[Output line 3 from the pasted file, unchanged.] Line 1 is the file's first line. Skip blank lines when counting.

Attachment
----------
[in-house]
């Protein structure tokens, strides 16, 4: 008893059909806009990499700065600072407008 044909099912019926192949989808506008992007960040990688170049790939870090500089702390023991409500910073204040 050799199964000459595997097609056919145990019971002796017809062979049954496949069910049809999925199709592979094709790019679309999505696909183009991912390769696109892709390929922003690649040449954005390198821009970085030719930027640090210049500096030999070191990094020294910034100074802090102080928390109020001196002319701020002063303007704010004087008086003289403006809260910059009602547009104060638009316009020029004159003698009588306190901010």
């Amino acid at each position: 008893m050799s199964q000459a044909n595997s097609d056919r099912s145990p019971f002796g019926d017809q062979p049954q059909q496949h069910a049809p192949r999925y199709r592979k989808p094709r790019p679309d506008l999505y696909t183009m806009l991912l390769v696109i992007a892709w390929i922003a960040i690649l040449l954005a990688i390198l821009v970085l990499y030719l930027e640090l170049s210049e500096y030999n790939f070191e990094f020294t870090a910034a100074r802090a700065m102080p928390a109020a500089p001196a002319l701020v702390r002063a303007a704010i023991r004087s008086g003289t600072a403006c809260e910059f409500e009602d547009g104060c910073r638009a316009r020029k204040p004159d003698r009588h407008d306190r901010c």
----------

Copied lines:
């Amino acid at each position: 008893m050799s199964q000459a044909n595997s097609d056919r099912s145990p019971f002796g019926d017809q062979p049954q059909q496949h069910a049809p192949r999925y199709r592979k989808p094709r790019p679309d506008l999505y696909t183009m806009l991912l390769v696109i992007a892709w390929i922003a960040i690649l040449l954005a990688i390198l821009v970085l990499y030719l930027e640090l170049s210049e500096y030999n790939f070191e990094f020294t870090a910034a100074r802090a700065m102080p928390a109020a500089p001196a002319l701020v702390r002063a303007a704010i023991r004087s008086g003289t600072a403006c809260e910059f409500e009602d547009g104060c910073r638009a316009r020029k204040p004159d003698r009588h407008d306190r901010c």